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The Backbone of Memory

The Backbone of Memory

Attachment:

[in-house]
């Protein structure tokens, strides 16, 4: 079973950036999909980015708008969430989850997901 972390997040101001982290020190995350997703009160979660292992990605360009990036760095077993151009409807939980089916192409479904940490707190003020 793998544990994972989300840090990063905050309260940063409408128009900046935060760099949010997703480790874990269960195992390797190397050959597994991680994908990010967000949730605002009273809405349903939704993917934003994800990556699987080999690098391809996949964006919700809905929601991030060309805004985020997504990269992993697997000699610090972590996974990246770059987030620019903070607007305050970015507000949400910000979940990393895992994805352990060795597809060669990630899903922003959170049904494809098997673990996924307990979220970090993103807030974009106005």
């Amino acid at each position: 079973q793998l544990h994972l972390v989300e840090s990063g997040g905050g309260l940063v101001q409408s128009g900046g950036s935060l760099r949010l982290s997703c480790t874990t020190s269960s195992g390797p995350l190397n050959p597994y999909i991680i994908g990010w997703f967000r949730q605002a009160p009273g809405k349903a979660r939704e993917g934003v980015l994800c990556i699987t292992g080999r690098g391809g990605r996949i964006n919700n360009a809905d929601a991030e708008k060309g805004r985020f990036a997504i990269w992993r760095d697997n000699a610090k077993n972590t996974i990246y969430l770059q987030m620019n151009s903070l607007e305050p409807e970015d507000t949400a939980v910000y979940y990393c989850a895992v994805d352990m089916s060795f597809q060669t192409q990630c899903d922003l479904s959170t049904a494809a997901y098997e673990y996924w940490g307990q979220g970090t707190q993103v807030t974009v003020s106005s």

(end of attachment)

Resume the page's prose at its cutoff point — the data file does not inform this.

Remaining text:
AUTHOR'S NOTE This e-book contains four of the twelve stories from A Espinha Dorsal da Memória, my collection which was awarded the "Prêmio Caminho de Ficção Científica" in Portugal, in 1989. Not all the stories from that book have been translated into English, and the present electronic edition is meant as a sample of the original book. I hope that several friends of mine who cannot read in Portuguese will find here some material of interest. These are old stories, by chronological time, but I think that a story still unread is a story new. Haunted may not be a story properly; some people would call it a fragment. Anyway, I chose it to be the opening text for the book, because it sets a tone, it evokes a mood of nocturnal disquietude, it alludes to images of beasts and of metamorphoses which will produce echoes in other stories further on. Sympathy for the Devil was inspired by several discussions among members of Rio de Janeiro's "Science Fiction Readers Club" (CLFC) in which we debated how to concoct new variants of the old deal-with-the-Devil theme. I tried to give my version a psychological bent ("it's-all-inside-the-mind"), in an otherwise formulaic story. Stuntmind may be my most translated story (it has so far appeared in English, French and Russian) and I think it reflects my reading of the so-called New Wave authors, back in the 1980s. Anyway, its most immediate inspiration was Damon Knight's "Stranger Station" (1956), which gave me one basic idea. In 1991, I attended Clarion Workshop, and when I mentioned that influence to him, he was generous enough to say: "It is a story many times told". The Lightning-Mirror in the Eye of the Cyclone belongs, like Stuntmind, to the Intrusos series, a cycle of stories about mankind's contact with a powerful and elusive alien race. Enough background information is given in both stories so as to place them in context; they are standalone stories, and all they have in common is the presence of the unknowable Outsiders. These are stories written more than thirty years ago, and they are able to stand by themselves only because of my discussions with my CLFC friends, and the feedback I got from them. I myself translated all the stories, and in some cases I had precious tips and feedback from my Clarion colleagues. I am grateful to them all for their ideas and their critiques. Braulio Tavares